Note: I should underscore, as it might not be particularly clear, that I do not speak for the Bangor Daily News editorial staff, nor am I on the receiving end of their input. I am just a blogger.
I have encountered a handful of complaints from my friends and allies in and of the LBGTQ community. They are frustrated with Bangor Daily News for printing the backward, bigoted insights of Michael Heath. I understand these frustrations, as I generally believe that there is no room for discourse like Heath’s in our modern age. Why is Heath given a platform on which he is able to spew his nonsensical positions?
It is worth considering that doing so gives the groups who are organizing a response to Heath’s op ed as I write this an opportunity to remind the public that—as Dr. King indicated and has been the chorus of every civil rights battle after another since it was uttered—”The arc of the moral universe Is long, but It bends toward justice.” With regard to LBGTQ rights, it is bending quicker by the day, and the tenor and content of Heath’s speech is out of touch with our collective shift toward a society constructed upon compassion, empathy and an embrace of equal rights. We have been handed an opportunity to reiterate that Christianity is best represented by those with big hearts, not black-hearted megalomaniacal attention whores.
I see providing Heath an amplified voice as less of an endorsement than I see it as an opportunity. Giving the crazies a microphone is a surefire way to justify our own reality-based righteousness and to revoke whatever popular support for their views remains. Allow the Tea Party to ascend and to scream loudly, and watch their popularity decline. Give the increasingly far-right Maine GOP power and watch them fumble their way out of favor. Put a microphone into LePage’s face and create a slew of young advocates for reason. Allow for Heath an opportunity to get entrenched into a story about sodomy (which, by the way, he is awfully obsessed with for some reason) or whatever and… You get the idea.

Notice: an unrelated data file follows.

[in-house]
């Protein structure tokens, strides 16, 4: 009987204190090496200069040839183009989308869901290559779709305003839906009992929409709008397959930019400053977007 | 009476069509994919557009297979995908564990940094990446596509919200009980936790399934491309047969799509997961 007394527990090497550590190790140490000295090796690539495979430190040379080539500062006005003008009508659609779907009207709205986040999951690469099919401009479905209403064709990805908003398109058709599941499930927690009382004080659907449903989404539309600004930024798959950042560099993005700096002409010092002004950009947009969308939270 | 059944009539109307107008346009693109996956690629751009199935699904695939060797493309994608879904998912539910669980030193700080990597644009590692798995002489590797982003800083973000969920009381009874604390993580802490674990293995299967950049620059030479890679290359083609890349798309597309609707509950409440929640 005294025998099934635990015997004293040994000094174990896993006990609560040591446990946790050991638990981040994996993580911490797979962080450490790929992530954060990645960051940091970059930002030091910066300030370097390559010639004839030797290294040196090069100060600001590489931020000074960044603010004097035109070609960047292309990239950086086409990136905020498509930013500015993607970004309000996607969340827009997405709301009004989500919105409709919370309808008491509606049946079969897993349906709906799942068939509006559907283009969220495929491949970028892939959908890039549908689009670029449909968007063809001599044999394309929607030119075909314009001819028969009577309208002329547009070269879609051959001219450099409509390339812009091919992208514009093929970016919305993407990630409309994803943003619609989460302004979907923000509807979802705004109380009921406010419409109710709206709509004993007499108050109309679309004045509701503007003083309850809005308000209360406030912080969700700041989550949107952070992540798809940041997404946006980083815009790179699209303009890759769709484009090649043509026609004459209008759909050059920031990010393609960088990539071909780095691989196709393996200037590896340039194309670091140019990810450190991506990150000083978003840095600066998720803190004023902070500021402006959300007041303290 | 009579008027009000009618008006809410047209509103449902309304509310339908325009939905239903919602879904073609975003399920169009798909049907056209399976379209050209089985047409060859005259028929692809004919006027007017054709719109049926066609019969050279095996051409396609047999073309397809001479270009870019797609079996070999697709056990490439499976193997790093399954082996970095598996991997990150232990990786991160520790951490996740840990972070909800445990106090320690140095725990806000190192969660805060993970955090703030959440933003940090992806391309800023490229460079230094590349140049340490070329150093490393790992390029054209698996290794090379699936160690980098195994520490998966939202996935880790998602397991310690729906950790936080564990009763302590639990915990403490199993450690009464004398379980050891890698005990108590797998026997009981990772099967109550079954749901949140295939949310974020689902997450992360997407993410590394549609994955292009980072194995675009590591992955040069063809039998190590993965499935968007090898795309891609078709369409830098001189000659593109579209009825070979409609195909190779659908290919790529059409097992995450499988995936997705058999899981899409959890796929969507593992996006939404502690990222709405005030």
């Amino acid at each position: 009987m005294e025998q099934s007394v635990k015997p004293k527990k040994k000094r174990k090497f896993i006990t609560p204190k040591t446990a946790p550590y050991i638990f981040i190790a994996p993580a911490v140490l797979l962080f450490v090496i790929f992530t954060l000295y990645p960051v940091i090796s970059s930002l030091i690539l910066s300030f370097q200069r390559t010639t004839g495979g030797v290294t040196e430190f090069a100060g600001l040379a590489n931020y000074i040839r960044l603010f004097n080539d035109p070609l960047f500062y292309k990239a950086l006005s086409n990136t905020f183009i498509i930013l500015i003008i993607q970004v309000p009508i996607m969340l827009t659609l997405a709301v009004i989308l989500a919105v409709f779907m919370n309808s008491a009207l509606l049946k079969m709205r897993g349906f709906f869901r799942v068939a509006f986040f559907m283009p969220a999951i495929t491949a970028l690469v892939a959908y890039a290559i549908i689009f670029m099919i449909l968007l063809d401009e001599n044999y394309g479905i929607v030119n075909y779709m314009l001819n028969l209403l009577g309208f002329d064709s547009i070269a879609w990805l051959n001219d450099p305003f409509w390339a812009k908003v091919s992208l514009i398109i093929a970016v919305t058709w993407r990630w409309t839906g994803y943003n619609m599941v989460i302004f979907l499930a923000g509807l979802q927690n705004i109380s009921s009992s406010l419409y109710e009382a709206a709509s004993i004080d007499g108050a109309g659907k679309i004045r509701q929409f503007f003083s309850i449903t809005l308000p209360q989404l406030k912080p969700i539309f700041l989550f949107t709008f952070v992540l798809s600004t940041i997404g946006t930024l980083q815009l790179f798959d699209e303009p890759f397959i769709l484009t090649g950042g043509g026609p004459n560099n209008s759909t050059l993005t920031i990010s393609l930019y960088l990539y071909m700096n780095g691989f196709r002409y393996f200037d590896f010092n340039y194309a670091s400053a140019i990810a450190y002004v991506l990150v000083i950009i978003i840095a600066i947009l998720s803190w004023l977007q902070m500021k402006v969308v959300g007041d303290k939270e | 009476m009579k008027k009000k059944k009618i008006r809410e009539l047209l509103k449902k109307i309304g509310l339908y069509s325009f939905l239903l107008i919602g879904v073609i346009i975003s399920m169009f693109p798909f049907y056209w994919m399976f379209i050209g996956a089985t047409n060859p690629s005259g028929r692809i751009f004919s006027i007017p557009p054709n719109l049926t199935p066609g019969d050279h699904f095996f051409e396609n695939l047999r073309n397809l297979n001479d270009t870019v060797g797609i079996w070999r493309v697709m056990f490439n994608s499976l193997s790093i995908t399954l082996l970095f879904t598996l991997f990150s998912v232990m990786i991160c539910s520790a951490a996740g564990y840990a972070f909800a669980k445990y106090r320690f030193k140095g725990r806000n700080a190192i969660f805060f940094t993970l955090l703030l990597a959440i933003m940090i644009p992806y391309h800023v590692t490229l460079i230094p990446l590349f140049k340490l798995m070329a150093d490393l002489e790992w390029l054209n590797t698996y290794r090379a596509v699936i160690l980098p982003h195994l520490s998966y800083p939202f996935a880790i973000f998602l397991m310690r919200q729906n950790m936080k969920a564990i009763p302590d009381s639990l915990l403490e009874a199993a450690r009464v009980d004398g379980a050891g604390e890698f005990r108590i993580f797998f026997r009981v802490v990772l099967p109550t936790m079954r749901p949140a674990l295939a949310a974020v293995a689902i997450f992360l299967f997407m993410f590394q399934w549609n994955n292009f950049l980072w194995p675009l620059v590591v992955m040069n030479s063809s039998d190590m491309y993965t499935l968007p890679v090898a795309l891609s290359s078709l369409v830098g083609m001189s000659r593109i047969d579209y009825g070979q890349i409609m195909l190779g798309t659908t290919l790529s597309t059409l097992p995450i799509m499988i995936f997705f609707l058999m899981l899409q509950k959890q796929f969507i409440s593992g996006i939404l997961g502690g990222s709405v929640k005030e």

I realize that as a straight male I speak to this issue from particular from a place of privilege. I have never been the target of Heath’s hate, the content of which is grating at best and excruciatingly painful and alienating at its worst. I realize that I have never been a child of a parent who buys into Heath’s myopia, or alienated by someone who sees Heath as a spokesperson for justifiable bigotry. But please consider that it was Heath’s vitriol that helped to encourage me to become more invested in the local civil rights struggle. It was certainly moving to know that bigoted laws and societal rules are harmful to my friends and peers, but to hear the face of it address me and my fellow student body as I did in the mid-00s by reducing a delicate issue about human rights, decency and civility to one about how bolts go into nuts, and that’s the natural order, am-I-right-guys? That, for me, was a tangible reality check. I walked into a talk by Heath with grotesque fascination and I left an activist.
And so I am no fan of the man’s words, or his points of view, particularly as it becomes increasingly fringe in nature in the context of where our culture is heading. I hope, though, that the occasional shining of a light on his sentiments will underscore how ugly these outlooks are for a new generation of activists who were otherwise not fully aware of how real and disturbing hatred looks in its rawest form.
Heath’s is the voice of an ugly and cringe-inducing past, ours is that of the future.